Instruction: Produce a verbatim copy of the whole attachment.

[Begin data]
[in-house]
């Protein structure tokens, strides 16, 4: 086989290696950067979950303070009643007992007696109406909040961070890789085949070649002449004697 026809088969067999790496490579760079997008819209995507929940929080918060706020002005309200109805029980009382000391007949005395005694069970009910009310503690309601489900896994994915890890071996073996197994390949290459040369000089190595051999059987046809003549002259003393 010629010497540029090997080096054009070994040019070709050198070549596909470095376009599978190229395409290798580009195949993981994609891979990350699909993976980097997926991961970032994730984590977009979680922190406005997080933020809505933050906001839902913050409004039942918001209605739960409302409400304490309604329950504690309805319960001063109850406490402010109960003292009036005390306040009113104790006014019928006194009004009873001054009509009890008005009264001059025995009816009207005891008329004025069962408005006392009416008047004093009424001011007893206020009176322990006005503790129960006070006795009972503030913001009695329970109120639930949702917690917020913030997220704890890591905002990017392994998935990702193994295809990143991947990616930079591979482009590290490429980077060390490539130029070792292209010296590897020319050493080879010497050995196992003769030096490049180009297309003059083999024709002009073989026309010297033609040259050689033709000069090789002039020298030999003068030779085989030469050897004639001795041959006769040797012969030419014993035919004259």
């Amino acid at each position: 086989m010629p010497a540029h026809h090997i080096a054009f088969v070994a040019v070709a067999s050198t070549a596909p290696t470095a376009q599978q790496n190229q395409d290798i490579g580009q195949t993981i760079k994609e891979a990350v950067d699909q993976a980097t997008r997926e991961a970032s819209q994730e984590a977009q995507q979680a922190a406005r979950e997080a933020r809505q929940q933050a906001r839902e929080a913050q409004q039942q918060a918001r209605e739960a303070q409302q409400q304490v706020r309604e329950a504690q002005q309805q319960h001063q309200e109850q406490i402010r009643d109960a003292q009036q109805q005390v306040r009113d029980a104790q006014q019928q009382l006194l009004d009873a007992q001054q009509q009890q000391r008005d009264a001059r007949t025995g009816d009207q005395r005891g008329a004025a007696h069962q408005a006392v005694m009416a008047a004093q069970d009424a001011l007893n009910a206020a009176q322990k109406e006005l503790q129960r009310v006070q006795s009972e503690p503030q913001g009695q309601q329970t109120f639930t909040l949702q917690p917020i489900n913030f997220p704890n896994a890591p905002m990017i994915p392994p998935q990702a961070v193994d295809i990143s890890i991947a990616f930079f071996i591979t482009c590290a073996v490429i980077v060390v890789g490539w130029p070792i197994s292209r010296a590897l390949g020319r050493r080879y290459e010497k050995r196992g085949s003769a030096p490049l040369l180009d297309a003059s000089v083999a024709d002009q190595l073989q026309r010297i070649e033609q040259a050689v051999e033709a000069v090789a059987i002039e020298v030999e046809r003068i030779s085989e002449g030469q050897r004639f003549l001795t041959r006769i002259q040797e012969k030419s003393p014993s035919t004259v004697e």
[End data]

[in-house]
């Protein structure tokens, strides 16, 4: 086989290696950067979950303070009643007992007696109406909040961070890789085949070649002449004697 026809088969067999790496490579760079997008819209995507929940929080918060706020002005309200109805029980009382000391007949005395005694069970009910009310503690309601489900896994994915890890071996073996197994390949290459040369000089190595051999059987046809003549002259003393 010629010497540029090997080096054009070994040019070709050198070549596909470095376009599978190229395409290798580009195949993981994609891979990350699909993976980097997926991961970032994730984590977009979680922190406005997080933020809505933050906001839902913050409004039942918001209605739960409302409400304490309604329950504690309805319960001063109850406490402010109960003292009036005390306040009113104790006014019928006194009004009873001054009509009890008005009264001059025995009816009207005891008329004025069962408005006392009416008047004093009424001011007893206020009176322990006005503790129960006070006795009972503030913001009695329970109120639930949702917690917020913030997220704890890591905002990017392994998935990702193994295809990143991947990616930079591979482009590290490429980077060390490539130029070792292209010296590897020319050493080879010497050995196992003769030096490049180009297309003059083999024709002009073989026309010297033609040259050689033709000069090789002039020298030999003068030779085989030469050897004639001795041959006769040797012969030419014993035919004259």
């Amino acid at each position: 086989m010629p010497a540029h026809h090997i080096a054009f088969v070994a040019v070709a067999s050198t070549a596909p290696t470095a376009q599978q790496n190229q395409d290798i490579g580009q195949t993981i760079k994609e891979a990350v950067d699909q993976a980097t997008r997926e991961a970032s819209q994730e984590a977009q995507q979680a922190a406005r979950e997080a933020r809505q929940q933050a906001r839902e929080a913050q409004q039942q918060a918001r209605e739960a303070q409302q409400q304490v706020r309604e329950a504690q002005q309805q319960h001063q309200e109850q406490i402010r009643d109960a003292q009036q109805q005390v306040r009113d029980a104790q006014q019928q009382l006194l009004d009873a007992q001054q009509q009890q000391r008005d009264a001059r007949t025995g009816d009207q005395r005891g008329a004025a007696h069962q408005a006392v005694m009416a008047a004093q069970d009424a001011l007893n009910a206020a009176q322990k109406e006005l503790q129960r009310v006070q006795s009972e503690p503030q913001g009695q309601q329970t109120f639930t909040l949702q917690p917020i489900n913030f997220p704890n896994a890591p905002m990017i994915p392994p998935q990702a961070v193994d295809i990143s890890i991947a990616f930079f071996i591979t482009c590290a073996v490429i980077v060390v890789g490539w130029p070792i197994s292209r010296a590897l390949g020319r050493r080879y290459e010497k050995r196992g085949s003769a030096p490049l040369l180009d297309a003059s000089v083999a024709d002009q190595l073989q026309r010297i070649e033609q040259a050689v051999e033709a000069v090789a059987i002039e020298v030999e046809r003068i030779s085989e002449g030469q050897r004639f003549l001795t041959r006769i002259q040797e012969k030419s003393p014993s035919t004259v004697e």